New York might soon join 22 other states that have a medical marijuana program, even if it comes with strict restrictions that Gov. Andrew Cuomo said struck the right balance between care and public safety.
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The deal comes days after the Cuomo administration leaked a list of demands for a passable bill, many of which were made it into the newly formulated bill.
State Sen. Jeff Klein, the legislative body's co-leader, told reporters he expected Republican co-leader Sen. Dean Skelos allow senators a vote before the session's end Thursday.
"Medical marijuana has the capacity to a lot of good for a lot of people who are in pain and suffering, and are in desperate need of a treatment that can provide relief," Cuomo said at a press event before adding that there were "risks that have to be averted."
Medical marijuana advocates lauded the comprise and recognized thousands of New Yorkers would benefit but that it wasn't the bill they wanted.
"We know that overly restrictive programs … can create enormous obstacles for suffering patients," Gabriel Sayegh of the Drug Policy Alliance wrote in a statement. "We hope that the proposal being put forth today is both well regulated and flexible enough to ensure that patients who need medication get it – and get it in a timely fashion."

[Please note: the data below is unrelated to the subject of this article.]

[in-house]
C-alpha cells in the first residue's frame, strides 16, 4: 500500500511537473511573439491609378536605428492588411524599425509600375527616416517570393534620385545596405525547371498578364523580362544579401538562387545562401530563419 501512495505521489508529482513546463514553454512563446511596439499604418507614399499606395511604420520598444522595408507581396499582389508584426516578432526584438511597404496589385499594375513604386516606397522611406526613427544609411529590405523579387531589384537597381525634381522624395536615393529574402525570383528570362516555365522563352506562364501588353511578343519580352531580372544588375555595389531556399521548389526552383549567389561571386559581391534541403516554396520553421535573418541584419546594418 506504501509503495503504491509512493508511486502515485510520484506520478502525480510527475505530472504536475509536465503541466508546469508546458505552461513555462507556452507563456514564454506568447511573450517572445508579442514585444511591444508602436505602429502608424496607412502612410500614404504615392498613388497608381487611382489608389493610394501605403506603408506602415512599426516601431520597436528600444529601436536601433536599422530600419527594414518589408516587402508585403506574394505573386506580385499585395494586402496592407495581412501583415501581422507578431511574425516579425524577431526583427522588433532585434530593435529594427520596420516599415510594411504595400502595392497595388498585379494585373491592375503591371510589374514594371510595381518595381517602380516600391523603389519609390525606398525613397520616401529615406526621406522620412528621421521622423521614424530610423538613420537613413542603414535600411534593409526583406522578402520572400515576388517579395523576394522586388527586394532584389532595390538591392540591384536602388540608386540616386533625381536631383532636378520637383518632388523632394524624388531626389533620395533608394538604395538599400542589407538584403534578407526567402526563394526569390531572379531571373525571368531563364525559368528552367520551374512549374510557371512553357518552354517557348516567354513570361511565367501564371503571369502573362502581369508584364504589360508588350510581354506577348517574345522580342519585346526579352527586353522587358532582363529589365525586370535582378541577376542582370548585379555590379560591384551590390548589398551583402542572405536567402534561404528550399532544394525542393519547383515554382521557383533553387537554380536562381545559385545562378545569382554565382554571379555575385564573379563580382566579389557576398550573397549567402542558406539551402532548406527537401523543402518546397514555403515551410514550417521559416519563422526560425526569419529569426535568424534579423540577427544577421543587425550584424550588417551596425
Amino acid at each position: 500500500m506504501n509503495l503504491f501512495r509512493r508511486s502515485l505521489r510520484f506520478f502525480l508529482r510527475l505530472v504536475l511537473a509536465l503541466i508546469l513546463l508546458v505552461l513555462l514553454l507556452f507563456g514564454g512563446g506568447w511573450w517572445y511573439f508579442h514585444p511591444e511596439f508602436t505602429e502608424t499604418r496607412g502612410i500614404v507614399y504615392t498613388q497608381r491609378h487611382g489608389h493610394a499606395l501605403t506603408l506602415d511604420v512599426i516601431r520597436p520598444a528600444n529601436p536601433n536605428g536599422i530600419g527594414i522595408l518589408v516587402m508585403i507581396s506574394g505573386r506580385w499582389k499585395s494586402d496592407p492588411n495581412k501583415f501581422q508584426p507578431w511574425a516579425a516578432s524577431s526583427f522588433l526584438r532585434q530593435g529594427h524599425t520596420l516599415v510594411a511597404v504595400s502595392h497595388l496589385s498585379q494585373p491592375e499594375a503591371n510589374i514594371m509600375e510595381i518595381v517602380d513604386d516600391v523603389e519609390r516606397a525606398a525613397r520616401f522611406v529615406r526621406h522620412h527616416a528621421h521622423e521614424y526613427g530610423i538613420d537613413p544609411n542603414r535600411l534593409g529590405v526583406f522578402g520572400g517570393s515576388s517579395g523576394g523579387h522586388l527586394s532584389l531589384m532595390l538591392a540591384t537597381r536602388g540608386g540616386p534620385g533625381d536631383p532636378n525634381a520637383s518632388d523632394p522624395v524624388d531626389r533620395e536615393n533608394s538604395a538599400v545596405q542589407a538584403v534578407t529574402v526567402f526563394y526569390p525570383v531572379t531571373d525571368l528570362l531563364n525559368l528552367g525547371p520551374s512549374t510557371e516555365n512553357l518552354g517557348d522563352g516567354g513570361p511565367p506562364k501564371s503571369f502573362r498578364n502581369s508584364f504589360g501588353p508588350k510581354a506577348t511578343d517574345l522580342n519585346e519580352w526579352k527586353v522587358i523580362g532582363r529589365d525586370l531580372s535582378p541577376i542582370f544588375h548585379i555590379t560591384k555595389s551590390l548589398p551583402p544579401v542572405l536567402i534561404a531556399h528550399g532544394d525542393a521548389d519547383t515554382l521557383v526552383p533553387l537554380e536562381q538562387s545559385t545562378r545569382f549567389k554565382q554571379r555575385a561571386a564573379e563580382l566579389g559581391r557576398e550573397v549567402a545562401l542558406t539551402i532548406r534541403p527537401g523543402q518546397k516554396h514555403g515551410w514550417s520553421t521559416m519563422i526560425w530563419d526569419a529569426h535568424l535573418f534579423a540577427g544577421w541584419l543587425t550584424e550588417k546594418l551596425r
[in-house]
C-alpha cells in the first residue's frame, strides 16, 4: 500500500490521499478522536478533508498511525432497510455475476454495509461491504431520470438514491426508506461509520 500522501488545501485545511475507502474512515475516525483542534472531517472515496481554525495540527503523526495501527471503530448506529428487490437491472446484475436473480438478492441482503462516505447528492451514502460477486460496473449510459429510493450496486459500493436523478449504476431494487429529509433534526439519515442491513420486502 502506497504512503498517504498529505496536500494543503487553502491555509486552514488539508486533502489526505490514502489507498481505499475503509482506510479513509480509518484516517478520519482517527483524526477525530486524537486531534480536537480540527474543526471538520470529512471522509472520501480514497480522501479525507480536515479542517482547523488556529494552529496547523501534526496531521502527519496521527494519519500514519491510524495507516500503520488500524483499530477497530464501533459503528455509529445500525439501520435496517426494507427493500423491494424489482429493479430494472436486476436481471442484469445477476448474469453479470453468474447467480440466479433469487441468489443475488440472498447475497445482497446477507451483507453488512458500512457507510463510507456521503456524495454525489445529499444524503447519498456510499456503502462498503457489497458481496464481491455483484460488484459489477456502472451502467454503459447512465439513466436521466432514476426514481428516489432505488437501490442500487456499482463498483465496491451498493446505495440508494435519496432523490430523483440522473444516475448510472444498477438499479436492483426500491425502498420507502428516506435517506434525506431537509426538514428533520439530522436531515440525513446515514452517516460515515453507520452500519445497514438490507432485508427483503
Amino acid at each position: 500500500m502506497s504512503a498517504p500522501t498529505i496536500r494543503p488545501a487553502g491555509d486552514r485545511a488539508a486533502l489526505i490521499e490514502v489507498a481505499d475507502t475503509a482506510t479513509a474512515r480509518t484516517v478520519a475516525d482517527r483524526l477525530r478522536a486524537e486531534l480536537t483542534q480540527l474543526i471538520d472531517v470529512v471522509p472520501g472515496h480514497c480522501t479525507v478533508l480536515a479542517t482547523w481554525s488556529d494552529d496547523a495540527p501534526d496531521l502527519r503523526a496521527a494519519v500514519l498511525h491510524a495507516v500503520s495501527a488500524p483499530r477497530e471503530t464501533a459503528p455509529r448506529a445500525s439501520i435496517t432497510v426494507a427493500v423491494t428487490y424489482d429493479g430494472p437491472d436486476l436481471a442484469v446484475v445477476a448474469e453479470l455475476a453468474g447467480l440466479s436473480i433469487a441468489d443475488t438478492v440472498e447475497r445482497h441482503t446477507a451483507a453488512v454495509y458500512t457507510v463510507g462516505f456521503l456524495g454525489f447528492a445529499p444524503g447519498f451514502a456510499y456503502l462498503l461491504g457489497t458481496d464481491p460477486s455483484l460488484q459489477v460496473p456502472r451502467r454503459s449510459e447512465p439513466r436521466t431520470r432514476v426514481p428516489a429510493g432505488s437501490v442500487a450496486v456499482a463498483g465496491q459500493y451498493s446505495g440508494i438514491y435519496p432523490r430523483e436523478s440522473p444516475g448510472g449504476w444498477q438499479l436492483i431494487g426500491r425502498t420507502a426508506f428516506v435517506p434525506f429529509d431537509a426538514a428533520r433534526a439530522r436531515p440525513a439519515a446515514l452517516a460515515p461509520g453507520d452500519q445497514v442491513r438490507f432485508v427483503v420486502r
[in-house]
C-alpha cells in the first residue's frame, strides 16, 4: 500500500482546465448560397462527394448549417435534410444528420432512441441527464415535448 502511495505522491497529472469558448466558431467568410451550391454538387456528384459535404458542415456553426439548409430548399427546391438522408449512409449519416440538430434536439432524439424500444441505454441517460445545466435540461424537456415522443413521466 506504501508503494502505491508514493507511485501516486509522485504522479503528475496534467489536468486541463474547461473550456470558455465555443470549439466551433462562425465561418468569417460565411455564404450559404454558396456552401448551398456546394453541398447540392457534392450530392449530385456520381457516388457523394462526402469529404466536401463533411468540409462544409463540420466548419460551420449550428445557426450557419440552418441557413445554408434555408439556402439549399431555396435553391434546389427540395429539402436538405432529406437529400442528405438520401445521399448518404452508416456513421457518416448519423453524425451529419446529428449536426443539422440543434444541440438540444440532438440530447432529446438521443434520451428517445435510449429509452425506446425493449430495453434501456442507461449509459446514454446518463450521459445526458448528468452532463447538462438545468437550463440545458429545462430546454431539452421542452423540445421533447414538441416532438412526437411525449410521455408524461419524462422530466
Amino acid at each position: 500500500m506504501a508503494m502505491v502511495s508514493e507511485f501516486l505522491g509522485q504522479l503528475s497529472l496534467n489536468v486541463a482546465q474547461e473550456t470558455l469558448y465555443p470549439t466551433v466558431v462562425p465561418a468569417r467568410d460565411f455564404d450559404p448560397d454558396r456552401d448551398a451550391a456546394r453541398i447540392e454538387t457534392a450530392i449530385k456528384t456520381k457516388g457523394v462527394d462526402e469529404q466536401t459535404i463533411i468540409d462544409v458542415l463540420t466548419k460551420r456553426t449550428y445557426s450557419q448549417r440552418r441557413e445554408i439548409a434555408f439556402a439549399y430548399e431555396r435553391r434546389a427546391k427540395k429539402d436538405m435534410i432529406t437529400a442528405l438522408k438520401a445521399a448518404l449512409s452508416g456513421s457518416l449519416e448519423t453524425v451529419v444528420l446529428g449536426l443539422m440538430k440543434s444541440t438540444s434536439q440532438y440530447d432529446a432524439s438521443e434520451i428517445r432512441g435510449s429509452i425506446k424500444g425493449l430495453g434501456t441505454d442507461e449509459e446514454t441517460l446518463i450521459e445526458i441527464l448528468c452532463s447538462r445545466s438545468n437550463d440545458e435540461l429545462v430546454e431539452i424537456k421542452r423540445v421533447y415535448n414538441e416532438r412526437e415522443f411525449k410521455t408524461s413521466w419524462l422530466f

Key compromises include a provision that marijuana cannot be smoked for treatment. Delivery would be limited to pill, vapor, edible or oil forms produced at five sites within the state and dispensed at 20 locations, all to be chosen by the administration.
The Department of Health would oversee the program — not a committee of medical advisors originally suggested — and only doctors registered with the state would be able prescribe the medication.
Anyone practitioner found to fraudulently prescribe pot products can face felony charges and up to four years in prison. Selling medical marijuana can bring about up to a year in prison.
The original number of about 20 illnesses covered was also reduced to about a dozen — including AIDS, cancer, multiple sclerosis and epilepsy, although acting Commissioner of Health Dr. Howard A. Zucker said more could be added as the program evolves.
Assuming the Legislature passes the bill before Thursday's deadline, When the law might into effect is unclear. It could be as soon as 18 months after Cuomo signs the bill or whenever the state Department of Health says it is ready to roll the pilot out.
The bill would also give Cuomo a kill-switch provision that allows him to suspend the pilot whenever he chooses under consultation by either the Health Department or the state police superintendent.
"I was totally against setting up a system that could have unintended consequences and then we were powerless to do anything about it," Cuomo said about his earlier opposition to medical marijuana without his minimum requirements.
Cuomo added: "I think this is the best of both worlds."
Follow Chester Jesus Soria on Twitter@chestersoria